Add nati ve pl ants to at tr act mor e nati ve p ol l i nator s.
n List the plants you currently have in your landscape. n Determine when you need additional flowers to provide nectar and pollen throughout the growing season. n Add plants that provide additional seasons of bloom, create variable heights for shelter, and attract the types of pollinators you want. n Don’t forget to include host plants that provide food and shelter for larval development. n Contact your local native plant society or extension agent for more help.

U se p ol l i nator f r i e ndly l and scape pr acti ce s to su pp or t th e p ol l i nator s you at tr act.
n Use Integrated Pest Management Practices to address pest concerns. n Tolerate a little mess – leave dead snags and leaf litter, keep areas bare for ground nesting insects, and leave some weeds that provide food for pollinators. n Provide safe access to clean water.

Noti ce th e ch ange s th at you h ave h e l pe d to cr e ate !

22

S e l e c t i n g P l a n t s f or P ol l i n ator s

R e s ou r c e s
Many books, websites, and people were consulted to gather information for this guide. Use this list as a starting point to learn more about pollinators and plants in your area. Committee on the Status of Pollinators in North America. 2007. Status of Pollinators in North America The National Academies Press: Washington, DC.
Nati ve Pl ants Bai le y ’s E cor e gion Maps Butte r fl i e s and Moth s

USDA Forest Service http://www.fs.fed.us/land/ ecosysmgmt/ecoreg1_home.html

Plant Conservation Alliance www.nps.gov/plants Seeds of Success www.nps.gov/plants/sos Lady Bird Johnson Wildflower Center www.wildflower.org/plants/ USDA Hardiness Zone Map www.usna.usda/Hardzone/ U.S. National Arboretum www.usna.usda.gov/Hardzone/ ushzmap.html USDA, NRCS. 2007. The PLANTS Database www.plants.usda.gov, 19 July, 2007 National Plant Data Center, Baton Rouge, LA 70874-4490 USA
Nati ve Be e s

Opler, Paul A., Harry Pavulaan, Ray E. Stanford, Michael Pogue, coordinators. 2006. Butterflies and Moths of North America. Bozeman, MT: NBII Mountain Prairie Information Node. www.butterfliesandmoths.org/ (Version 07192007)

Polli nation/Polli nator s

Jim Brock and Kenn Kaufman. 2003. Butterflies of North America. Houghton Mifflin. New York, NY. North American Buterfly Association www.naba.org

Pollinator Partnership www.pollinator.org Coevolution Institute www.coevolution.org Natural Resources Conservation Service www.nrcs.usda.gov North American Pollinator Protection Campaign www.nappc.org USDA Forest Service www.fs.fed.us/wildflowers/pollinators/ Wild Farm Alliance www.wildfarmalliance.org Xerces Society Pollinator Program www.xerces.org Shepherd, MD, S. Buchmann, M. Vaughan, and S. Black. 2003. Pollinator Conservation Handbook. Xerces Society for Invertebrate Conservation. Portland, OR. Illinois Natural History Survey www.inhs.uiuc.edu Buchmann, S.L. and G.P. Nabhan. 1997. The Forgotten Pollinators Island Press: Washington, DC.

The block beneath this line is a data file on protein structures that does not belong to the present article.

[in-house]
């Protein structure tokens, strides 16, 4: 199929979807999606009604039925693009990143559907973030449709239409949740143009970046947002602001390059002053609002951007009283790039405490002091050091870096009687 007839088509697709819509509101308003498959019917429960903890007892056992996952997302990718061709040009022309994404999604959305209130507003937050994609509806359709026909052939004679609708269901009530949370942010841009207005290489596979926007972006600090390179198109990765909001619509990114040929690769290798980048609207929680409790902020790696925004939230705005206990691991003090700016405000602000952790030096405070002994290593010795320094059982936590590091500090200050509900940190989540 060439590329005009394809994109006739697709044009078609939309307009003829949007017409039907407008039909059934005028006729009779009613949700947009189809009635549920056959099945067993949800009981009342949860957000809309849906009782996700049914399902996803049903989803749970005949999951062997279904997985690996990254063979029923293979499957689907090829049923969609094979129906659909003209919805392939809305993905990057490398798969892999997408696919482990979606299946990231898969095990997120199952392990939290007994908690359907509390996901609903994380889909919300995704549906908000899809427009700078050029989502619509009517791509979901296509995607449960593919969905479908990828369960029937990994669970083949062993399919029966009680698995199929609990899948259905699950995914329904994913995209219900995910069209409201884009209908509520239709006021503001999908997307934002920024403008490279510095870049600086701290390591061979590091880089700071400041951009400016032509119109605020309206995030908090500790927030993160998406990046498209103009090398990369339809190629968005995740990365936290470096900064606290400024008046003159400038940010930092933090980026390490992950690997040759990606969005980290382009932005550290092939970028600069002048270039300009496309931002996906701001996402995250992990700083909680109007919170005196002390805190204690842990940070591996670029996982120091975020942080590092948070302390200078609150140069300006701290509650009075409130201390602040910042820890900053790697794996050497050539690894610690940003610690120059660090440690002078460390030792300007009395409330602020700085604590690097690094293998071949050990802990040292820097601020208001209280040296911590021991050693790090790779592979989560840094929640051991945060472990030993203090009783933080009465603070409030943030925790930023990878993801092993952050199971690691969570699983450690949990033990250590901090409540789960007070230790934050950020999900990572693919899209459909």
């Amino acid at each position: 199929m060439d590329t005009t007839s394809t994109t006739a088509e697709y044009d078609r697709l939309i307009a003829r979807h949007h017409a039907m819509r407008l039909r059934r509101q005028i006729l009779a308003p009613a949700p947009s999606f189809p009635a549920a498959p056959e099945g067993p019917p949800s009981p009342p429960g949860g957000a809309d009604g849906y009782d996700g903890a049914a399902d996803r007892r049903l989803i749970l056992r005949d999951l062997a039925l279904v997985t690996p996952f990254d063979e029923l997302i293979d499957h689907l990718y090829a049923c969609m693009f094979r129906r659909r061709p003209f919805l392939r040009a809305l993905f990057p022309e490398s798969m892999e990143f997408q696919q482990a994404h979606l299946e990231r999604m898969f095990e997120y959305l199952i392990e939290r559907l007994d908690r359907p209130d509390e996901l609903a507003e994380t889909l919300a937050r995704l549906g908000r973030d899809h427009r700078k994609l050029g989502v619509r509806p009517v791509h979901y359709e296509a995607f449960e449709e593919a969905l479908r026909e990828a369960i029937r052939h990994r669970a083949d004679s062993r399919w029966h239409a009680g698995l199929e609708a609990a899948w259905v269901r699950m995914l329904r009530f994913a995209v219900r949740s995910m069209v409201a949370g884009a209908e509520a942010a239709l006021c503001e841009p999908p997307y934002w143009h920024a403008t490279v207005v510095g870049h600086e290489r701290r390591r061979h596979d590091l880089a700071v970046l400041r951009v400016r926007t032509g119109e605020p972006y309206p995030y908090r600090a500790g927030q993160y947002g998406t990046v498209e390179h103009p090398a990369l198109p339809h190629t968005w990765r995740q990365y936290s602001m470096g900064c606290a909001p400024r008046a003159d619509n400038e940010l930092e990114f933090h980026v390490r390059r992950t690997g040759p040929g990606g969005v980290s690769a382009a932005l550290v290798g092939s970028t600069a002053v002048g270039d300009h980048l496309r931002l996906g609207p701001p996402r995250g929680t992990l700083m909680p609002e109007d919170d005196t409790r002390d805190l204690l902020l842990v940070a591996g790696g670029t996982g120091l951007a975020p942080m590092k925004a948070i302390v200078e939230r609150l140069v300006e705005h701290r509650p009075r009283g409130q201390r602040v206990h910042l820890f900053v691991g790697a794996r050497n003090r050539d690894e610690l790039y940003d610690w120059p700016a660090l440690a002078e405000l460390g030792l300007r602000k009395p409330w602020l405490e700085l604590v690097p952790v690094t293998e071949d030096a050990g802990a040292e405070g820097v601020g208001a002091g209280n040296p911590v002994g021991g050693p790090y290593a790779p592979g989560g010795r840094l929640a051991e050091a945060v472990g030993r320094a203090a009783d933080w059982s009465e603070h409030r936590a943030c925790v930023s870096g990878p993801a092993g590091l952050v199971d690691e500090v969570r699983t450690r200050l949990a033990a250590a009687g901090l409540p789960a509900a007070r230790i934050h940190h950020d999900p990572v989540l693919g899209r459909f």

F e e db ack
We need your help to create better guides for other parts of North America. Please e-mail your input to feedback@pollinator.org or fax to 415-362-3070. n How will you use this guide? n Do you find the directions clear? If not, please tell us what is unclear. n Is there any information you feel is missing from the guide? n Any other comments?

National Sustainable Information Service “Alternative Pollinators: Native Bees” by Lane Greer, NCAT Agriculture Specialist, Published 1999, ATTRA Publication #IP126 www.attra.ncat.org/attra-pub/ nativebee.html Agriculture Research Service Plants Attractive to Native Bees table www.ars.usda.gov/Research/docs. htm?docid=12052 Christopher O’Toole and Anthony Raw. 1999. Bees of the World. Blandford. London, UK.

Th ank you f or tak i ng th e ti me to h e l p !

South e aste r n Mi x e d For e st Pr ovi nce

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Research and Writing:

NAPPC

E li zabe th L . Le y Spe ph e n Buch mann, PH .D. L ar ry Str i tch , PH .D. Gi l Soltz

Editorial:

L aur i e Davi e s Ada ms and L ar ry Str i tch , Ph .D.

Production Supervision:

Gi l Soltz

Design:
Plant Conservation Alliance

Mar gue r i te Me y e r

Concept review:

American Farm Bureau Federation, Ron Gaskell Bureau of Land Management, Peggy Olwell, Carol Spurrier, Mary Byrne, Mary Tisdale, Elizabeth Wooster National Garden Association, Susanne DeJohn Plant Conservation Alliance – Edward Fletcher, Jean Giblette, Mary Ann Lawler, Ron Smith Smithsonian Institute, Department of Botany, Gary Krupnick, Ph.D. USDA - CSREES, Greg Crosby, Ph.D., Leslie Gilbert, Ph.D. USDA - Forest Service, David Pivorunas, Larry Stritch, Ph.D. USDA - Natural Resource Conservation Service, Doug Holy, Hilda Diaz-Soltero USDOI - US Fish and Wildlife Service, Karen Anderson, Don MacLean, Patricia DeAngelis, Ph.D. USGS - Steve Hilburger, Elizabeth Sellers
Photo Contributor:

Kim Davis & Mike Stangeland, http://kimandmikeontheroad.com/
Illustrations:

Carolyn Vibbert

For a copy of this brochure, or for another region, visit www.pollinator.org

The Pollinator Partnership™/North American Pollinator Protection Campaign
24

423 Washington St., 5th Floor, San Francisco, CA 94111 – 415-362-1137 www.pollinator.org d www.nappc.org S e l e c t i n g P l a n t s f or P ol l i n ator s